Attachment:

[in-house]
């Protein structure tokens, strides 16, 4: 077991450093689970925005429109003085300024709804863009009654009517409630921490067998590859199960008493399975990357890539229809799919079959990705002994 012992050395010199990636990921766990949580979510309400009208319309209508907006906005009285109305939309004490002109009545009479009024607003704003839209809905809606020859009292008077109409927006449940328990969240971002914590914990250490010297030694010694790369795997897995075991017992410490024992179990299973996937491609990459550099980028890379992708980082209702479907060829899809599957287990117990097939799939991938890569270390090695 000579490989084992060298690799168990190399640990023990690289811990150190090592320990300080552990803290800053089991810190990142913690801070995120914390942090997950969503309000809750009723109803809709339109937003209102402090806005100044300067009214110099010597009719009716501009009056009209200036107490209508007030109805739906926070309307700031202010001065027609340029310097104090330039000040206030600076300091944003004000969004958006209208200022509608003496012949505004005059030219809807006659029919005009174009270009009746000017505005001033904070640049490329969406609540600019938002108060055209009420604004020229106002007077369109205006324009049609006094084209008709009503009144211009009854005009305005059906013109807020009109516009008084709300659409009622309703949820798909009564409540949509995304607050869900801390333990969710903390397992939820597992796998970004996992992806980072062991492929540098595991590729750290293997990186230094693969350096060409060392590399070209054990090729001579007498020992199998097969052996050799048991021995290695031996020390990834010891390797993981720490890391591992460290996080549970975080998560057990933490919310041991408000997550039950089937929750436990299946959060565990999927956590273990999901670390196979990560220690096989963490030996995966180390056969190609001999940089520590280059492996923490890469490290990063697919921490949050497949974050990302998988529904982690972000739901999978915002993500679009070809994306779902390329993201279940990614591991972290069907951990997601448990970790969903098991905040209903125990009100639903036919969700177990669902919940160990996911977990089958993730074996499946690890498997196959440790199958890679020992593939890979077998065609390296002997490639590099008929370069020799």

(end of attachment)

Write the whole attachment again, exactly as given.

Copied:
[in-house]
């Protein structure tokens, strides 16, 4: 077991450093689970925005429109003085300024709804863009009654009517409630921490067998590859199960008493399975990357890539229809799919079959990705002994 012992050395010199990636990921766990949580979510309400009208319309209508907006906005009285109305939309004490002109009545009479009024607003704003839209809905809606020859009292008077109409927006449940328990969240971002914590914990250490010297030694010694790369795997897995075991017992410490024992179990299973996937491609990459550099980028890379992708980082209702479907060829899809599957287990117990097939799939991938890569270390090695 000579490989084992060298690799168990190399640990023990690289811990150190090592320990300080552990803290800053089991810190990142913690801070995120914390942090997950969503309000809750009723109803809709339109937003209102402090806005100044300067009214110099010597009719009716501009009056009209200036107490209508007030109805739906926070309307700031202010001065027609340029310097104090330039000040206030600076300091944003004000969004958006209208200022509608003496012949505004005059030219809807006659029919005009174009270009009746000017505005001033904070640049490329969406609540600019938002108060055209009420604004020229106002007077369109205006324009049609006094084209008709009503009144211009009854005009305005059906013109807020009109516009008084709300659409009622309703949820798909009564409540949509995304607050869900801390333990969710903390397992939820597992796998970004996992992806980072062991492929540098595991590729750290293997990186230094693969350096060409060392590399070209054990090729001579007498020992199998097969052996050799048991021995290695031996020390990834010891390797993981720490890391591992460290996080549970975080998560057990933490919310041991408000997550039950089937929750436990299946959060565990999927956590273990999901670390196979990560220690096989963490030996995966180390056969190609001999940089520590280059492996923490890469490290990063697919921490949050497949974050990302998988529904982690972000739901999978915002993500679009070809994306779902390329993201279940990614591991972290069907951990997601448990970790969903098991905040209903125990009100639903036919969700177990669902919940160990996911977990089958993730074996499946690890498997196959440790199958890679020992593939890979077998065609390296002997490639590099008929370069020799």